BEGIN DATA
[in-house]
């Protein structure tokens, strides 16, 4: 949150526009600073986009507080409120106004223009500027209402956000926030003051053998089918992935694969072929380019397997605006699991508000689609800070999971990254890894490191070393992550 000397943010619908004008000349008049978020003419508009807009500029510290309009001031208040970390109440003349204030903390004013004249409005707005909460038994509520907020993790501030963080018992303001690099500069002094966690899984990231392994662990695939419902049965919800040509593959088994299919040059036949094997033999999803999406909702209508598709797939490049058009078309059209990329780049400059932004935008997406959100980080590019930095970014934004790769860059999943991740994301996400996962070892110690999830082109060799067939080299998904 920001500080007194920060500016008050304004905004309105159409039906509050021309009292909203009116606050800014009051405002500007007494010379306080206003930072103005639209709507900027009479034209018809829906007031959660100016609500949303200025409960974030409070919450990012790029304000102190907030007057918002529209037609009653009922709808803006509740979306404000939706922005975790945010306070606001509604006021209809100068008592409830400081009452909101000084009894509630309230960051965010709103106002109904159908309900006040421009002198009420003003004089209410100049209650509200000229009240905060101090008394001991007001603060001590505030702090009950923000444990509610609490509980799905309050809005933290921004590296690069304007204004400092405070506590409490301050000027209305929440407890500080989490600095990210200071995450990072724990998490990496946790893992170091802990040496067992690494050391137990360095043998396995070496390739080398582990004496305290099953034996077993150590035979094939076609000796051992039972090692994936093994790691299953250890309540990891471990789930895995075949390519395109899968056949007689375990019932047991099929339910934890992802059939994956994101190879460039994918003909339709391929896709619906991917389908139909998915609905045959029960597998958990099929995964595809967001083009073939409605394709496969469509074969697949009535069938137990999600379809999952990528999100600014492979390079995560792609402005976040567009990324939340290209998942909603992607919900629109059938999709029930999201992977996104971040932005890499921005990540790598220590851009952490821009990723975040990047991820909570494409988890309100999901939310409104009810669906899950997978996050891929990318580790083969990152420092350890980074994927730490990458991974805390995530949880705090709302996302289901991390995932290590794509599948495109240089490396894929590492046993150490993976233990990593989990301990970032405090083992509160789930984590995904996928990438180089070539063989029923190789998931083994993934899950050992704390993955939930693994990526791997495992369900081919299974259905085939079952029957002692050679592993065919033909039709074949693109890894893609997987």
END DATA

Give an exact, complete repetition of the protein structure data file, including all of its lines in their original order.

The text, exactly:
[in-house]
């Protein structure tokens, strides 16, 4: 949150526009600073986009507080409120106004223009500027209402956000926030003051053998089918992935694969072929380019397997605006699991508000689609800070999971990254890894490191070393992550 000397943010619908004008000349008049978020003419508009807009500029510290309009001031208040970390109440003349204030903390004013004249409005707005909460038994509520907020993790501030963080018992303001690099500069002094966690899984990231392994662990695939419902049965919800040509593959088994299919040059036949094997033999999803999406909702209508598709797939490049058009078309059209990329780049400059932004935008997406959100980080590019930095970014934004790769860059999943991740994301996400996962070892110690999830082109060799067939080299998904 920001500080007194920060500016008050304004905004309105159409039906509050021309009292909203009116606050800014009051405002500007007494010379306080206003930072103005639209709507900027009479034209018809829906007031959660100016609500949303200025409960974030409070919450990012790029304000102190907030007057918002529209037609009653009922709808803006509740979306404000939706922005975790945010306070606001509604006021209809100068008592409830400081009452909101000084009894509630309230960051965010709103106002109904159908309900006040421009002198009420003003004089209410100049209650509200000229009240905060101090008394001991007001603060001590505030702090009950923000444990509610609490509980799905309050809005933290921004590296690069304007204004400092405070506590409490301050000027209305929440407890500080989490600095990210200071995450990072724990998490990496946790893992170091802990040496067992690494050391137990360095043998396995070496390739080398582990004496305290099953034996077993150590035979094939076609000796051992039972090692994936093994790691299953250890309540990891471990789930895995075949390519395109899968056949007689375990019932047991099929339910934890992802059939994956994101190879460039994918003909339709391929896709619906991917389908139909998915609905045959029960597998958990099929995964595809967001083009073939409605394709496969469509074969697949009535069938137990999600379809999952990528999100600014492979390079995560792609402005976040567009990324939340290209998942909603992607919900629109059938999709029930999201992977996104971040932005890499921005990540790598220590851009952490821009990723975040990047991820909570494409988890309100999901939310409104009810669906899950997978996050891929990318580790083969990152420092350890980074994927730490990458991974805390995530949880705090709302996302289901991390995932290590794509599948495109240089490396894929590492046993150490993976233990990593989990301990970032405090083992509160789930984590995904996928990438180089070539063989029923190789998931083994993934899950050992704390993955939930693994990526791997495992369900081919299974259905085939079952029957002692050679592993065919033909039709074949693109890894893609997987």